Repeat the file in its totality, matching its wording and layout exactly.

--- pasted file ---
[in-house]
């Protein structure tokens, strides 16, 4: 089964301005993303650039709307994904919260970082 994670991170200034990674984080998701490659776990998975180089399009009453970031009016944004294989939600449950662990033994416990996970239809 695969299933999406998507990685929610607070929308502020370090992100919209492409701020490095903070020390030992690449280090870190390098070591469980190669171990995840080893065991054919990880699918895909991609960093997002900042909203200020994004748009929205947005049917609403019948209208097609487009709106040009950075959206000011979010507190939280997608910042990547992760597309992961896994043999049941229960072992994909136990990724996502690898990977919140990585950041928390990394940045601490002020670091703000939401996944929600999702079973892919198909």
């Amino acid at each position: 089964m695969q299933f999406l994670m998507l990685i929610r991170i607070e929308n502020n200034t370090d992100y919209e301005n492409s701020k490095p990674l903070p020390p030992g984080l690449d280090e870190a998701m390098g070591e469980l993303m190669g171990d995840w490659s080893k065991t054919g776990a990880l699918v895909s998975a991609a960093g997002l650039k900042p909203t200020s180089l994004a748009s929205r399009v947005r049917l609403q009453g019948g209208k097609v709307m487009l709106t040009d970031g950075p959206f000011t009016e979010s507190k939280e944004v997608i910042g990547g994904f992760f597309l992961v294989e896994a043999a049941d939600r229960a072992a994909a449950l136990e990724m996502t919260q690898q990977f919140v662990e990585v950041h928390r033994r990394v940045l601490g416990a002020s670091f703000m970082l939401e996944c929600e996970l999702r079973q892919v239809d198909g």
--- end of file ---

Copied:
[in-house]
């Protein structure tokens, strides 16, 4: 089964301005993303650039709307994904919260970082 994670991170200034990674984080998701490659776990998975180089399009009453970031009016944004294989939600449950662990033994416990996970239809 695969299933999406998507990685929610607070929308502020370090992100919209492409701020490095903070020390030992690449280090870190390098070591469980190669171990995840080893065991054919990880699918895909991609960093997002900042909203200020994004748009929205947005049917609403019948209208097609487009709106040009950075959206000011979010507190939280997608910042990547992760597309992961896994043999049941229960072992994909136990990724996502690898990977919140990585950041928390990394940045601490002020670091703000939401996944929600999702079973892919198909």
């Amino acid at each position: 089964m695969q299933f999406l994670m998507l990685i929610r991170i607070e929308n502020n200034t370090d992100y919209e301005n492409s701020k490095p990674l903070p020390p030992g984080l690449d280090e870190a998701m390098g070591e469980l993303m190669g171990d995840w490659s080893k065991t054919g776990a990880l699918v895909s998975a991609a960093g997002l650039k900042p909203t200020s180089l994004a748009s929205r399009v947005r049917l609403q009453g019948g209208k097609v709307m487009l709106t040009d970031g950075p959206f000011t009016e979010s507190k939280e944004v997608i910042g990547g994904f992760f597309l992961v294989e896994a043999a049941d939600r229960a072992a994909a449950l136990e990724m996502t919260q690898q990977f919140v662990e990585v950041h928390r033994r990394v940045l601490g416990a002020s670091f703000m970082l939401e996944c929600e996970l999702r079973q892919v239809d198909g």